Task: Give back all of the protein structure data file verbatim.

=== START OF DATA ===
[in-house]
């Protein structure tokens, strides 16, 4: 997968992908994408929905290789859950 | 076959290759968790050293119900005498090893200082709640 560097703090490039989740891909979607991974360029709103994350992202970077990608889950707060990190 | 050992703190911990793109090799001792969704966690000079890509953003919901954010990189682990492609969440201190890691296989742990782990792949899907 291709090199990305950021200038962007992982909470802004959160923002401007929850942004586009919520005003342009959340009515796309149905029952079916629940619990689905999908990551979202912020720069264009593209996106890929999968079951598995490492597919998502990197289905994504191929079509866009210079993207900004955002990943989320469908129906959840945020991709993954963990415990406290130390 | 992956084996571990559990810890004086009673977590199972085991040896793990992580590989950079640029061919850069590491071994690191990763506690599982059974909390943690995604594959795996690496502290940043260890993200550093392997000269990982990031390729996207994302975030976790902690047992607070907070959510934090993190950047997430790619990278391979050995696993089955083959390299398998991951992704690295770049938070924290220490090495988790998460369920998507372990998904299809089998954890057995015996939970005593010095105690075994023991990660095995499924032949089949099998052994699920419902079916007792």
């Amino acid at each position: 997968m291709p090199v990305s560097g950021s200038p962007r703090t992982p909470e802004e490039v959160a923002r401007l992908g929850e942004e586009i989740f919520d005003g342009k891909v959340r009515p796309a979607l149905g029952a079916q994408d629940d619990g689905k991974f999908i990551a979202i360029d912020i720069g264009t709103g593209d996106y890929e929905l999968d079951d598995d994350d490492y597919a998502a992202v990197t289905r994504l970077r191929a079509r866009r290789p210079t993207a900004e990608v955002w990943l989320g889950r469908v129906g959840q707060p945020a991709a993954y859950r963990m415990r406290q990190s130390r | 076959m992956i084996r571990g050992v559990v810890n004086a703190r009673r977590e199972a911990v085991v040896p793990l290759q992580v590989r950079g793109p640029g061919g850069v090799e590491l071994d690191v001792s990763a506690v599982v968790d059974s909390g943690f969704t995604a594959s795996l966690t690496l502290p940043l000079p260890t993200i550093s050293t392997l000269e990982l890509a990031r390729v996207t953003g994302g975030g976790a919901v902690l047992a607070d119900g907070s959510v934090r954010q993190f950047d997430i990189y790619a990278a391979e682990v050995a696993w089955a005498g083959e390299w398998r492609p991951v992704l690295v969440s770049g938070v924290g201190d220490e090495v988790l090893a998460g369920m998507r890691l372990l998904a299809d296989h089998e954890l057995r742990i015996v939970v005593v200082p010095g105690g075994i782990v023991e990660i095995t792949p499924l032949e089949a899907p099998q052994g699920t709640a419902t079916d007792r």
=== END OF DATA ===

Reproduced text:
[in-house]
């Protein structure tokens, strides 16, 4: 997968992908994408929905290789859950 | 076959290759968790050293119900005498090893200082709640 560097703090490039989740891909979607991974360029709103994350992202970077990608889950707060990190 | 050992703190911990793109090799001792969704966690000079890509953003919901954010990189682990492609969440201190890691296989742990782990792949899907 291709090199990305950021200038962007992982909470802004959160923002401007929850942004586009919520005003342009959340009515796309149905029952079916629940619990689905999908990551979202912020720069264009593209996106890929999968079951598995490492597919998502990197289905994504191929079509866009210079993207900004955002990943989320469908129906959840945020991709993954963990415990406290130390 | 992956084996571990559990810890004086009673977590199972085991040896793990992580590989950079640029061919850069590491071994690191990763506690599982059974909390943690995604594959795996690496502290940043260890993200550093392997000269990982990031390729996207994302975030976790902690047992607070907070959510934090993190950047997430790619990278391979050995696993089955083959390299398998991951992704690295770049938070924290220490090495988790998460369920998507372990998904299809089998954890057995015996939970005593010095105690075994023991990660095995499924032949089949099998052994699920419902079916007792």
């Amino acid at each position: 997968m291709p090199v990305s560097g950021s200038p962007r703090t992982p909470e802004e490039v959160a923002r401007l992908g929850e942004e586009i989740f919520d005003g342009k891909v959340r009515p796309a979607l149905g029952a079916q994408d629940d619990g689905k991974f999908i990551a979202i360029d912020i720069g264009t709103g593209d996106y890929e929905l999968d079951d598995d994350d490492y597919a998502a992202v990197t289905r994504l970077r191929a079509r866009r290789p210079t993207a900004e990608v955002w990943l989320g889950r469908v129906g959840q707060p945020a991709a993954y859950r963990m415990r406290q990190s130390r | 076959m992956i084996r571990g050992v559990v810890n004086a703190r009673r977590e199972a911990v085991v040896p793990l290759q992580v590989r950079g793109p640029g061919g850069v090799e590491l071994d690191v001792s990763a506690v599982v968790d059974s909390g943690f969704t995604a594959s795996l966690t690496l502290p940043l000079p260890t993200i550093s050293t392997l000269e990982l890509a990031r390729v996207t953003g994302g975030g976790a919901v902690l047992a607070d119900g907070s959510v934090r954010q993190f950047d997430i990189y790619a990278a391979e682990v050995a696993w089955a005498g083959e390299w398998r492609p991951v992704l690295v969440s770049g938070v924290g201190d220490e090495v988790l090893a998460g369920m998507r890691l372990l998904a299809d296989h089998e954890l057995r742990i015996v939970v005593v200082p010095g105690g075994i782990v023991e990660i095995t792949p499924l032949e089949a899907p099998q052994g699920t709640a419902t079916d007792r």